British merchants in Canton were quick to realise this, so did the ever-wily sea captains plying the China Trade routes and the controlling Hong merchants in Canton were operating on exactly the same wavelength. This is the main reason why we are aware of so much Chinese silver made in this period in the neo-classical “Georgian” style. It is this combined dynamic that caused such an outpouring of pseudo-English silver from Canton to Britain and to America’s Massachusetts Bay and not, as had been the general perception of this phenomenon, some whimsical desire to create silver in the a potpourri of classical Western styles.

Mid 19th Century Chinese Export Silver Tea and Coffee Set

An early-mid 19th century tea and coffee set in the neo-classical style with the beginnings of Chinese influences

There has also been a long-held school of thought that entrepreneurial sea captains brought redundant Western silver to Canton to be ‘re-cycled’ into newer, more fashionable pieces that were then re-exported back. It is highly doubtful this was the case. Not only were the neo-classical pieces created in Canton generally of a far heavier gauge of silver to any Western counterpart, the sheer logistics of reprocessing existing silver items makes no sense whatsoever. Equally, the belief that silver examples were brought to Canton to copy is hard to substantiate given this would have meant valuable silver items being away from its owners for over a year at a time when they would have been at their height of fashion and social desirability. The lifestyles of the privileged foreign merchants resident in the ‘factories’ at Canton and, in particular, their entertaining, was legendary. An abundance of the finest china, silverwares and cutlery would have been in everyday use at table and it is more likely that these provided the templates for the skilled Canton silversmiths to copy as well as provide ‘inspiration’ for some artistic licence.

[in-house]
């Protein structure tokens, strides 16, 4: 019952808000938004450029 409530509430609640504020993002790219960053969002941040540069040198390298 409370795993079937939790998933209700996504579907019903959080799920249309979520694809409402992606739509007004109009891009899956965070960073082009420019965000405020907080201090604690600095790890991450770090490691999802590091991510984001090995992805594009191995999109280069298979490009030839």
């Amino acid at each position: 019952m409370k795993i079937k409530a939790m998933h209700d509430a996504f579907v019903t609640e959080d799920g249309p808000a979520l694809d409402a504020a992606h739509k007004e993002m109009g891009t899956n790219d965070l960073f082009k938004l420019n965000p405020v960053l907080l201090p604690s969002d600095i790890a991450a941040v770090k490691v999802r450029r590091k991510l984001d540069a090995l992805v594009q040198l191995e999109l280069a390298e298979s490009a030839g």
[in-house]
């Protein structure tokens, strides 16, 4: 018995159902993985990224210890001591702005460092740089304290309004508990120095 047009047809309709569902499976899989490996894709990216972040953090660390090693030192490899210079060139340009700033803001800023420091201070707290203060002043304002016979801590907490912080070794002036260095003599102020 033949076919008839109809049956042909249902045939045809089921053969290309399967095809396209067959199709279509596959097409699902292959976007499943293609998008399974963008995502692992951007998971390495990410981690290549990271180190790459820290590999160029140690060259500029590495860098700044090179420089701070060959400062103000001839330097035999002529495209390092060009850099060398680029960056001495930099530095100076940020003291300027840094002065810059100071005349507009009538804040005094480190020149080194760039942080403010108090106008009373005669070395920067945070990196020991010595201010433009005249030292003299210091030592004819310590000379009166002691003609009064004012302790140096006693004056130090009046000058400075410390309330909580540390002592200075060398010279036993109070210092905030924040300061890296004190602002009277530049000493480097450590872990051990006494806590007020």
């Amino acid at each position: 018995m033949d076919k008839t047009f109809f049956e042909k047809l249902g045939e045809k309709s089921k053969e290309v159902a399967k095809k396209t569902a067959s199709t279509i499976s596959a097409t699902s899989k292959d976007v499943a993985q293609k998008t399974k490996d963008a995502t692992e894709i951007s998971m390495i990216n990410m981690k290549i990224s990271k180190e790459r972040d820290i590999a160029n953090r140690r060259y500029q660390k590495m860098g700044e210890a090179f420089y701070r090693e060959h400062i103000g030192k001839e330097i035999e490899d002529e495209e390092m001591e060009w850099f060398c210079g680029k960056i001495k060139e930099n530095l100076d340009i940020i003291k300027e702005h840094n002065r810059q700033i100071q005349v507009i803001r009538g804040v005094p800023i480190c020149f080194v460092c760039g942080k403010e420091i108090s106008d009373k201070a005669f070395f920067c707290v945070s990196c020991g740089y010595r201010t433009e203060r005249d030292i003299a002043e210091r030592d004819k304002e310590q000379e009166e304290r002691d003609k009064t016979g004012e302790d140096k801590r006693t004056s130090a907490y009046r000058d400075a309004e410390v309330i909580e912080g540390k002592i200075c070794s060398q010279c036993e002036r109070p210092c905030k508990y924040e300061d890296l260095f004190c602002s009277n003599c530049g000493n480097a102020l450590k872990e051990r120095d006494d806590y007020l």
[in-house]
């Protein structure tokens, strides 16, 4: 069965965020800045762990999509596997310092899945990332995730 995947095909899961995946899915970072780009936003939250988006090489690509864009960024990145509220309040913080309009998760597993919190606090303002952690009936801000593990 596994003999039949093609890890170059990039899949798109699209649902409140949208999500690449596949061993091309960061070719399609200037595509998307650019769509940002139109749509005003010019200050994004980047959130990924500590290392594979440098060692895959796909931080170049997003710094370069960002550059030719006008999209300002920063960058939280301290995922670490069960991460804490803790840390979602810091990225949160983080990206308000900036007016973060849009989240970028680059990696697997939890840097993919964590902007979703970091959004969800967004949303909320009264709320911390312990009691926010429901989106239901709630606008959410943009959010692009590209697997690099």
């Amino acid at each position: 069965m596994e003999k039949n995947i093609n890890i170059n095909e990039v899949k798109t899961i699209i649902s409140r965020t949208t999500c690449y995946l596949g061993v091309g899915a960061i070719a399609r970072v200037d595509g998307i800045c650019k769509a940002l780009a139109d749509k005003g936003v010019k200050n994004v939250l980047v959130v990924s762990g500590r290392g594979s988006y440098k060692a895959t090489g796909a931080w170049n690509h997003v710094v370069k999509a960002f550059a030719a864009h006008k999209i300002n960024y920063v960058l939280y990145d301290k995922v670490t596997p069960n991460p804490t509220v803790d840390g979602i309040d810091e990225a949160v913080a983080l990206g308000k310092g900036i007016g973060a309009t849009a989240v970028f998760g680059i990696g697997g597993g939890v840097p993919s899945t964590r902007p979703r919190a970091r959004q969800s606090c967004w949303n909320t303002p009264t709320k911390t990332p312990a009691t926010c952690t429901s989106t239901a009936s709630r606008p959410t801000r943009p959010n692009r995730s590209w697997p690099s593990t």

Assay systems are an effective method to ensure consistency of silver quality of manufactured items.  British silverwares, for example, have remained at or near the Sterling standard of 92.5% for several centuries. American silver, which was not governed by such a system, although hovering at an average of around 90% purity, was actually known to have varied over quite a wide range. Yet in China, which also had no regulatory system, an average purity of 90.5% was achieved over the entire 155 year manufacturing period of the Chinese Export Silver era. This is hardly surprising given the raw material sources were either ingots from high-quality mined silver or silver trade dollars of known provenance.


Despite the absence of an assay system and any form of state-imposed regulation, for over 500 years, Chinese silver and silverwares maintained a remarkable consistency of silver purity.

* “CHINESE EXPORT SILVER 1785-1940 – The Definitive Collectors’ Guide” by Adrien von Ferscht, [2015] – Tsinghua University, Beijing; University of Glasgow.

** Planned research to be carried out at the Chinese Silver Research Institute [CSRI] at Tsinghua University, Beijing


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Ferdinand I, Holy Roman emperor. The Columbia Encyclopaedia, Sixth Edition. [2001]

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Gunter Böhm, Los Judios en Chile durante la Colonia [Santiago. 1948]

Letter written by the Inquisitors Francisco Verdugo and Andrés Juan Gayton, 4 May 1622. Archivo Histórico Nacional, Madrid [Inquisición Libro 1038]

Henry Charles Lea, The Inquisition in the Spanish Dependencies, Volumes 1-4, [1909]

Krause, Chester L. and Mishler, Clifford: Standard Catalog of World Coins [1996]

Julian, R. W., The Rise and Fall of the Trade Dollar [2003]

Bertin, E. P., Principles and Practice of X-ray Spectrometric Analysis, Kluwer Academic / Plenum Publishers

Carlson, Janice H., X-ray Fluorescent Analysis of Chinese Export Silver, Winterthur Museum, Delaware, USA [1993]


The Museum of Money, Moscow, Russia; Daniel Frank Sedgwick, LLC, Florida, USA; The Royal Mint Museum Library, London


Chao Huang, Institute of Science & Technology and Cultural Heritage, University of Science and Technology, Beijing

                        China Center, Center for Cultural Studies on Science and Technology in China, Technische Universität Berlin

Academia.eduChinese Silver Research Institute